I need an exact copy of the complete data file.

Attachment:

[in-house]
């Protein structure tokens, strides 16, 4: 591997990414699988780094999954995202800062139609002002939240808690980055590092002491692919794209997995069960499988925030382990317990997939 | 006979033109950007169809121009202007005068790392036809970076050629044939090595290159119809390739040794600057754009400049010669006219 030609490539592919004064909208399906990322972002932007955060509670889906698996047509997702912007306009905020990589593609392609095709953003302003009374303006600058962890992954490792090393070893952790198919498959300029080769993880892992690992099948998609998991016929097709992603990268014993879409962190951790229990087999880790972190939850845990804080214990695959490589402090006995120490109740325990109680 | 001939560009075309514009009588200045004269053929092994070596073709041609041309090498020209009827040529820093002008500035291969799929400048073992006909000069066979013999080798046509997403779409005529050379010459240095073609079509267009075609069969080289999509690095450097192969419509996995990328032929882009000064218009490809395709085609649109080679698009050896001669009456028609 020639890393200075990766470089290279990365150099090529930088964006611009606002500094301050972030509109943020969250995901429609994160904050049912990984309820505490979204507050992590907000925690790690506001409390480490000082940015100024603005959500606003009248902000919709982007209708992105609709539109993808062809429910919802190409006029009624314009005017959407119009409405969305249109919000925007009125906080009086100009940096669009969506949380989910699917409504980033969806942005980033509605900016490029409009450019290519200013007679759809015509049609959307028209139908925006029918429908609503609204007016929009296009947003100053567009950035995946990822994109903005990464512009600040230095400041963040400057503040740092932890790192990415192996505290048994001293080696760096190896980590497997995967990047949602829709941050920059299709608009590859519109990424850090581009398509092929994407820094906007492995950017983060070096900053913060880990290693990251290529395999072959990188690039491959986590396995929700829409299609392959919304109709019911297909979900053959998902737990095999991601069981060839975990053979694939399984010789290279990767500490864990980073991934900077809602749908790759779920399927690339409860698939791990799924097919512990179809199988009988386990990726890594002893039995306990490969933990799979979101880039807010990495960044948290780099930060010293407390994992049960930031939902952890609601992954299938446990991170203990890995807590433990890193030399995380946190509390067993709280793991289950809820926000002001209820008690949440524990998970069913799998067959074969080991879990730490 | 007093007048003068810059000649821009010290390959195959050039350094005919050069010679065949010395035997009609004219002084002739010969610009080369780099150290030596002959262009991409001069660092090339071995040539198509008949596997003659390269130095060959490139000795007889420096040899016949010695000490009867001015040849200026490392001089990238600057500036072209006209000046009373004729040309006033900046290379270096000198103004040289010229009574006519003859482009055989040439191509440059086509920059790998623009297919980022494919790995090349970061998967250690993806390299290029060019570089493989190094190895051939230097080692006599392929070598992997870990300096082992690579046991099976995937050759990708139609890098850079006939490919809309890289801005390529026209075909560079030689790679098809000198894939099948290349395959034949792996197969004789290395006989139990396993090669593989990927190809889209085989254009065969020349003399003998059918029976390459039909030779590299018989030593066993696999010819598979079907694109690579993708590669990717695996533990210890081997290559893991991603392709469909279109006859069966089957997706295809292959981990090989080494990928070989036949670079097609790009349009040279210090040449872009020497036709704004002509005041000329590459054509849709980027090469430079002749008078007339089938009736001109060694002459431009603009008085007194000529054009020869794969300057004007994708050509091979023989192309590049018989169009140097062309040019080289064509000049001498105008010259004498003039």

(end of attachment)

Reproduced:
[in-house]
């Protein structure tokens, strides 16, 4: 591997990414699988780094999954995202800062139609002002939240808690980055590092002491692919794209997995069960499988925030382990317990997939 | 006979033109950007169809121009202007005068790392036809970076050629044939090595290159119809390739040794600057754009400049010669006219 030609490539592919004064909208399906990322972002932007955060509670889906698996047509997702912007306009905020990589593609392609095709953003302003009374303006600058962890992954490792090393070893952790198919498959300029080769993880892992690992099948998609998991016929097709992603990268014993879409962190951790229990087999880790972190939850845990804080214990695959490589402090006995120490109740325990109680 | 001939560009075309514009009588200045004269053929092994070596073709041609041309090498020209009827040529820093002008500035291969799929400048073992006909000069066979013999080798046509997403779409005529050379010459240095073609079509267009075609069969080289999509690095450097192969419509996995990328032929882009000064218009490809395709085609649109080679698009050896001669009456028609 020639890393200075990766470089290279990365150099090529930088964006611009606002500094301050972030509109943020969250995901429609994160904050049912990984309820505490979204507050992590907000925690790690506001409390480490000082940015100024603005959500606003009248902000919709982007209708992105609709539109993808062809429910919802190409006029009624314009005017959407119009409405969305249109919000925007009125906080009086100009940096669009969506949380989910699917409504980033969806942005980033509605900016490029409009450019290519200013007679759809015509049609959307028209139908925006029918429908609503609204007016929009296009947003100053567009950035995946990822994109903005990464512009600040230095400041963040400057503040740092932890790192990415192996505290048994001293080696760096190896980590497997995967990047949602829709941050920059299709608009590859519109990424850090581009398509092929994407820094906007492995950017983060070096900053913060880990290693990251290529395999072959990188690039491959986590396995929700829409299609392959919304109709019911297909979900053959998902737990095999991601069981060839975990053979694939399984010789290279990767500490864990980073991934900077809602749908790759779920399927690339409860698939791990799924097919512990179809199988009988386990990726890594002893039995306990490969933990799979979101880039807010990495960044948290780099930060010293407390994992049960930031939902952890609601992954299938446990991170203990890995807590433990890193030399995380946190509390067993709280793991289950809820926000002001209820008690949440524990998970069913799998067959074969080991879990730490 | 007093007048003068810059000649821009010290390959195959050039350094005919050069010679065949010395035997009609004219002084002739010969610009080369780099150290030596002959262009991409001069660092090339071995040539198509008949596997003659390269130095060959490139000795007889420096040899016949010695000490009867001015040849200026490392001089990238600057500036072209006209000046009373004729040309006033900046290379270096000198103004040289010229009574006519003859482009055989040439191509440059086509920059790998623009297919980022494919790995090349970061998967250690993806390299290029060019570089493989190094190895051939230097080692006599392929070598992997870990300096082992690579046991099976995937050759990708139609890098850079006939490919809309890289801005390529026209075909560079030689790679098809000198894939099948290349395959034949792996197969004789290395006989139990396993090669593989990927190809889209085989254009065969020349003399003998059918029976390459039909030779590299018989030593066993696999010819598979079907694109690579993708590669990717695996533990210890081997290559893991991603392709469909279109006859069966089957997706295809292959981990090989080494990928070989036949670079097609790009349009040279210090040449872009020497036709704004002509005041000329590459054509849709980027090469430079002749008078007339089938009736001109060694002459431009603009008085007194000529054009020869794969300057004007994708050509091979023989192309590049018989169009140097062309040019080289064509000049001498105008010259004498003039």